The tax reform enacted by Congress last year in the Tax Cuts and Jobs Act provided a nice tax break for businesses. Among other companies, banks have benefited greatly from this windfall, and in addition to rising stock prices, many have announced raises for their employees. This must be good news for everyone, right? Well, as is often the case with tax law, the answer is “Not exactly.”
Many not-for-profit organizations recently have been receiving correspondence from their lenders, that is, banks holding their tax exempt bond indebtedness, informing them that as a result of the change in the maximum marginal statutory rate of federal tax imposed on corporations due to the new tax law effective on January 1, 2018, the interest rate being charged on their loans is going to increase. Whether intended by the new tax law or not, the reduction in income taxes often entitles a bank holding direct purchase tax exempt obligations to increase the amount of interest the borrower must pay. This somewhat ironic result is based on the premise that the lower tax-exempt rate payable by not-for-profit organizations is based on the “taxable equivalent yield” that holders of such debt obligations, such as banks, enjoy by purchasing tax exempt debt.
Buried deep in the documentation evidencing the tax-exempt debt are often provisions requiring the borrower (such as a not-for-profit organization) to pay an increased interest rate if the tax law changes and the income tax payable by the bank is reduced. The concept is to provide the bank with the same taxable equivalent rate of return on its loaned funds as it would have received if the tax rate did not change. So, if properly documented, the tax rate reduction results in the bank being authorized to charge a higher interest rate to make up for the “loss” in yield that resulted from the tax rate reduction. So, the bank pays less in taxes but at the same time can charge more in interest, at the cost of the not-for-profit. Confused yet?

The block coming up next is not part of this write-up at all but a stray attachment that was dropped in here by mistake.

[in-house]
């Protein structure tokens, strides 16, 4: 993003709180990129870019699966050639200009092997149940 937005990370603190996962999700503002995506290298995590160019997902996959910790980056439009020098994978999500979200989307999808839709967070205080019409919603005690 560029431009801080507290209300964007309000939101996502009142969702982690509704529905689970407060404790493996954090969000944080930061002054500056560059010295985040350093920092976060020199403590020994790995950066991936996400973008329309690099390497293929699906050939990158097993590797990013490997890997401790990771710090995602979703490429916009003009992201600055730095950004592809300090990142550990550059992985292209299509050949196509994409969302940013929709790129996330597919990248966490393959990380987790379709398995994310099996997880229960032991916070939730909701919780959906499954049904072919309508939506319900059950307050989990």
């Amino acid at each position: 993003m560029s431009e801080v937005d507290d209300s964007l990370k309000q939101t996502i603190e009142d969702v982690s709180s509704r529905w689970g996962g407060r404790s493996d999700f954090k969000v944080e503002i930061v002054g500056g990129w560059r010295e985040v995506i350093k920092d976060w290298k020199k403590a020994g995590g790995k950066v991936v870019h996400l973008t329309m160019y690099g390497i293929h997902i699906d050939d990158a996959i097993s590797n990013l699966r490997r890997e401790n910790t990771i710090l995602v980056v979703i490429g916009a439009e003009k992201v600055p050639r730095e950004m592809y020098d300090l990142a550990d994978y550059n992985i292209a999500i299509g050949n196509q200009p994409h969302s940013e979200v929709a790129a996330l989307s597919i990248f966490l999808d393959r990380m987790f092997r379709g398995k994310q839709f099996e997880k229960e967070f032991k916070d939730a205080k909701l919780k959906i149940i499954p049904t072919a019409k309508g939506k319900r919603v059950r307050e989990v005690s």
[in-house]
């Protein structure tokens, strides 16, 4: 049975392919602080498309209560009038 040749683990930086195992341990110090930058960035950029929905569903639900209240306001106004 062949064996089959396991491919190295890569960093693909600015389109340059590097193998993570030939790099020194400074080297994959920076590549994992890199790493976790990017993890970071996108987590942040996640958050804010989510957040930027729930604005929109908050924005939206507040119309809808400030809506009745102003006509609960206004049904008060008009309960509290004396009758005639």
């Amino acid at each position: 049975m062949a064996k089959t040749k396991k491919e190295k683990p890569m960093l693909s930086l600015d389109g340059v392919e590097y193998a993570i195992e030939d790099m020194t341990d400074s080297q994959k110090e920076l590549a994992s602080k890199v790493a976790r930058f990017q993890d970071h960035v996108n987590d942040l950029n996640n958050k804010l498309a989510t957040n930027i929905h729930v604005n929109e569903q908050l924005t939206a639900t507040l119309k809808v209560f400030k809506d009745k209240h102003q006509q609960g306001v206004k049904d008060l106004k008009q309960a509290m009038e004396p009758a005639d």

There are two critical questions affecting a bank’s ability to charge more interest as a result of the tax reduction: (1) does the documentation expressly provide for a change in the applicable interest rate based on a change in the federal tax law, and (2) what is the method for calculating the “gross-up” of the interest rate to provide the same taxable equivalent yield? Some bond documents very clearly specify when and how the interest rate increases, and some are quite vague, and may not actually entitle the lender to increase the interest rate charged to the not-for-profit.
Any not-for-profit organization that receives communication from its lender saying that the interest rate is increasing should consult with bond counsel to review the documentation and determine if the interest rate increase is legally warranted. PLDO Partner John (Jay) R. Gowell, who is a nationally recognized bond counsel and listed in the Bond Buyer “Red Book,” is available to assist you and your organization. To contact Attorney Gowell, call 401-824-5100 or email email@example.com.
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